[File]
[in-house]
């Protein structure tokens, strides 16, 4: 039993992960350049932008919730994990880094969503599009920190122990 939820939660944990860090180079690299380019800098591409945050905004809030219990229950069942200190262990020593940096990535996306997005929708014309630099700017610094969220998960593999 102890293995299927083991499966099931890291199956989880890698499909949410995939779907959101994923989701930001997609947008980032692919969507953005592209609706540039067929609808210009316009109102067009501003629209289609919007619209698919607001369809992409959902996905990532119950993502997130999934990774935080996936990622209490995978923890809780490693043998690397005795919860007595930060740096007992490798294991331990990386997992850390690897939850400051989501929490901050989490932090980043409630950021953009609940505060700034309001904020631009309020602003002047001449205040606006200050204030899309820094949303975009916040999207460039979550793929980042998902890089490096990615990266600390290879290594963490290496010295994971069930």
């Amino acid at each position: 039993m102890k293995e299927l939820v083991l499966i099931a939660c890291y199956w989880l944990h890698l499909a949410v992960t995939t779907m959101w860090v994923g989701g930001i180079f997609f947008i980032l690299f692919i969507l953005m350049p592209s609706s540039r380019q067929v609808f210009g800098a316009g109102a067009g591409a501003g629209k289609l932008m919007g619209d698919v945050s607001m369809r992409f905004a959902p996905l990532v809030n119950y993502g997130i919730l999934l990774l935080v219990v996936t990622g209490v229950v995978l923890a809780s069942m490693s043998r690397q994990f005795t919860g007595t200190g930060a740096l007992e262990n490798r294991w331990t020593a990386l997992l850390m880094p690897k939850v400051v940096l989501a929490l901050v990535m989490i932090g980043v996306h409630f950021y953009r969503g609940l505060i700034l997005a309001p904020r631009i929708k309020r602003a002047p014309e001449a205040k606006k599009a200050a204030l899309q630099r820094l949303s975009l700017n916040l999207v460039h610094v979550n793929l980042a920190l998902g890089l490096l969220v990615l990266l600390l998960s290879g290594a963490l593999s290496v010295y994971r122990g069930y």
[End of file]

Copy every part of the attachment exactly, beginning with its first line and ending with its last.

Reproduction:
[in-house]
């Protein structure tokens, strides 16, 4: 039993992960350049932008919730994990880094969503599009920190122990 939820939660944990860090180079690299380019800098591409945050905004809030219990229950069942200190262990020593940096990535996306997005929708014309630099700017610094969220998960593999 102890293995299927083991499966099931890291199956989880890698499909949410995939779907959101994923989701930001997609947008980032692919969507953005592209609706540039067929609808210009316009109102067009501003629209289609919007619209698919607001369809992409959902996905990532119950993502997130999934990774935080996936990622209490995978923890809780490693043998690397005795919860007595930060740096007992490798294991331990990386997992850390690897939850400051989501929490901050989490932090980043409630950021953009609940505060700034309001904020631009309020602003002047001449205040606006200050204030899309820094949303975009916040999207460039979550793929980042998902890089490096990615990266600390290879290594963490290496010295994971069930």
């Amino acid at each position: 039993m102890k293995e299927l939820v083991l499966i099931a939660c890291y199956w989880l944990h890698l499909a949410v992960t995939t779907m959101w860090v994923g989701g930001i180079f997609f947008i980032l690299f692919i969507l953005m350049p592209s609706s540039r380019q067929v609808f210009g800098a316009g109102a067009g591409a501003g629209k289609l932008m919007g619209d698919v945050s607001m369809r992409f905004a959902p996905l990532v809030n119950y993502g997130i919730l999934l990774l935080v219990v996936t990622g209490v229950v995978l923890a809780s069942m490693s043998r690397q994990f005795t919860g007595t200190g930060a740096l007992e262990n490798r294991w331990t020593a990386l997992l850390m880094p690897k939850v400051v940096l989501a929490l901050v990535m989490i932090g980043v996306h409630f950021y953009r969503g609940l505060i700034l997005a309001p904020r631009i929708k309020r602003a002047p014309e001449a205040k606006k599009a200050a204030l899309q630099r820094l949303s975009l700017n916040l999207v460039h610094v979550n793929l980042a920190l998902g890089l490096l969220v990615l990266l600390l998960s290879g290594a963490l593999s290496v010295y994971r122990g069930y």